The overuse of passive voice and other strategies to avoid blame

You’ve heard it on the news…something terrible like the killing of Eric Garner, and during the interview, you hear, “Mistakes were made”. This phrase is meant to convey the notion that some unknown process or entity is responsible, but sidesteps placing blame on the person responsible.

The whole reason for this overuse of passive voice, is to allow those in power, either in police departments or in police, to deflect those who demand to know who is at fault.

“An investigation is underway…” Although I’m not sure that’s a passive voice, but it is indeed overused. It does nothing to help move the knowledge of an issue, farther along with regard to the electorate who put these people in office.

“No comment”…although at times, there may actually be “no comment” because not enough is known, or the answer involves releasing vital defense information.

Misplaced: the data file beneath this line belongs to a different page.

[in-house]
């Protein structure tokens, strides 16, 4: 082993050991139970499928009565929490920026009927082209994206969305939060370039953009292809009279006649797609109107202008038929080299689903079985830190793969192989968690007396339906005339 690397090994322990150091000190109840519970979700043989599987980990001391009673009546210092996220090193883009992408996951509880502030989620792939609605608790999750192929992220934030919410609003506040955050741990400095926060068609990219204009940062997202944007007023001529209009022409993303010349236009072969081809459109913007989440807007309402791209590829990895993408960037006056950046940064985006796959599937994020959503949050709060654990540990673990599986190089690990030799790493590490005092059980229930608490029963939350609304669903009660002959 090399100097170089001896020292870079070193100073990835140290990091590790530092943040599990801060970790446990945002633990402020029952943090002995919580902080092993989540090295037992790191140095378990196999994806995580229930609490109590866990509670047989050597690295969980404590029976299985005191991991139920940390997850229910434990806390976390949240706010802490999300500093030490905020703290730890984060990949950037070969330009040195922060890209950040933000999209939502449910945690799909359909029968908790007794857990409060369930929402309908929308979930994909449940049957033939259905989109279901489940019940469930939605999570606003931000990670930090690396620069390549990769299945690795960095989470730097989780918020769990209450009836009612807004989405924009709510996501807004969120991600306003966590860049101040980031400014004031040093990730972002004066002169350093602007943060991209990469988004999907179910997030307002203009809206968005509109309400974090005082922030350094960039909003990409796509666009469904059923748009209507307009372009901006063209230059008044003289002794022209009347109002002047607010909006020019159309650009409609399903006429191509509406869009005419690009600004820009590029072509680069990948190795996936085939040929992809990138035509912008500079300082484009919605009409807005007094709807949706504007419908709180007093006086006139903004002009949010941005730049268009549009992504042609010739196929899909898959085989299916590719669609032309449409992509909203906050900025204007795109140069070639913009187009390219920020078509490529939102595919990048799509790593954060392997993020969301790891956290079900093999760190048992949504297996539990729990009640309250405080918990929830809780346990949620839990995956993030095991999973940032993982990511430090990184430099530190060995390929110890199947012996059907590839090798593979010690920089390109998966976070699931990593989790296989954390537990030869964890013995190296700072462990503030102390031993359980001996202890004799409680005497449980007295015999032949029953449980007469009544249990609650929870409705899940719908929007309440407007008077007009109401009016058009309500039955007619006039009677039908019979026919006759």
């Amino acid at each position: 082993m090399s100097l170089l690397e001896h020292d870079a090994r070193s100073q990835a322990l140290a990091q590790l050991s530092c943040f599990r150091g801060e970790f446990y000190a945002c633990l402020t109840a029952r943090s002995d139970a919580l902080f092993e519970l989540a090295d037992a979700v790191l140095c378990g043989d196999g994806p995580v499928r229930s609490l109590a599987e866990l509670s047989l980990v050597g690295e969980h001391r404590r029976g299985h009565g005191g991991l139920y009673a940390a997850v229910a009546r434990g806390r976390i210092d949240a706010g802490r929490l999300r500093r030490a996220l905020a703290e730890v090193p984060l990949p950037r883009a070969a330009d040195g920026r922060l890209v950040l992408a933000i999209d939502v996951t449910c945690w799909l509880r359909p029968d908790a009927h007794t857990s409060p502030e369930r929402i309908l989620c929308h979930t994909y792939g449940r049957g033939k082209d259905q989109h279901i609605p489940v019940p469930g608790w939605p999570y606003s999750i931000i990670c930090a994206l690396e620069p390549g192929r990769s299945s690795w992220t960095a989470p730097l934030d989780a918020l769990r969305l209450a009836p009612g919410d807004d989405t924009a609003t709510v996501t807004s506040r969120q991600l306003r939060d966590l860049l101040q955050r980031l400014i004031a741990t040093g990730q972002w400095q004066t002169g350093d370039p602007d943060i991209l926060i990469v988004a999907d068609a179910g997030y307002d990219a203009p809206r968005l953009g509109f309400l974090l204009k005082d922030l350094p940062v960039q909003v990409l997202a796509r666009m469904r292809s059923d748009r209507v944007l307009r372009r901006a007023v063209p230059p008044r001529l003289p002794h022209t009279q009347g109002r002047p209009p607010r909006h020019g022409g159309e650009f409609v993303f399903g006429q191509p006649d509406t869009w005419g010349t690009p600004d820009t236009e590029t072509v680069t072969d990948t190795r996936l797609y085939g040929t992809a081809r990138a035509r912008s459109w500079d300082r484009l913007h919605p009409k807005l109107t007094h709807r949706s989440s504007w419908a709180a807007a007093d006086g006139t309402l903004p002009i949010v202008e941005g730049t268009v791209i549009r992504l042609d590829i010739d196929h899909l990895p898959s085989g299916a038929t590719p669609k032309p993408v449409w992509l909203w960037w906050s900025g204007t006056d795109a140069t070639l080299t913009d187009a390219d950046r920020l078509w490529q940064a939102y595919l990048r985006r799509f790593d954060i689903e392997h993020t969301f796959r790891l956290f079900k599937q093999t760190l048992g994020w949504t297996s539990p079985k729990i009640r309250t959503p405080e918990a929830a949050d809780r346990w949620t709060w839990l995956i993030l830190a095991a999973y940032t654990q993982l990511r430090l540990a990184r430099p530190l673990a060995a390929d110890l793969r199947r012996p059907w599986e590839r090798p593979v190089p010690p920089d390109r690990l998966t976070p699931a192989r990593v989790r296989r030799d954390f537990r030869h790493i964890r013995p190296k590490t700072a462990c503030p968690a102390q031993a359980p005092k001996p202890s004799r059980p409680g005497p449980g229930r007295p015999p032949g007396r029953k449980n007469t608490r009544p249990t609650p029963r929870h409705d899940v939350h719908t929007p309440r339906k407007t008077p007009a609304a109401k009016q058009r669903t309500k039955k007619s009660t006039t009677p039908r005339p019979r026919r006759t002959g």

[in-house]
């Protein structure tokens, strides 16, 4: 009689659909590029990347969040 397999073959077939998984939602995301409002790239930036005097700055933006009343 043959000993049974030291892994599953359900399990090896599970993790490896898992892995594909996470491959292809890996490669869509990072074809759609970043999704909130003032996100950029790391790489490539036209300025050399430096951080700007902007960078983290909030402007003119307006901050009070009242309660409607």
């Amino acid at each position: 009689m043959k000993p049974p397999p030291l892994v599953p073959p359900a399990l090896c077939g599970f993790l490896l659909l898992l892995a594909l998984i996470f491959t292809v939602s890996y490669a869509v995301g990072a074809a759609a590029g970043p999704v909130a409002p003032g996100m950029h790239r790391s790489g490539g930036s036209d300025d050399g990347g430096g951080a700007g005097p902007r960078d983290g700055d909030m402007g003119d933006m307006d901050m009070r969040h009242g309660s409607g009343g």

More often though, “no comment” saying that if they issued a comment, the public just might get too much information. Another part of it is it is essentially saying “It’s none of your damn business. Don’t worry your pretty little head about it.”

The reason for this language, for these cliches, is to release as little information as possible, to avoid tying any single person’s identity, even if it is clear they are to blame.

“Errors which led to this explosion have been identified”
Again, it says something happened, someone had a part in it, but they aren’t telling us who is to blame.

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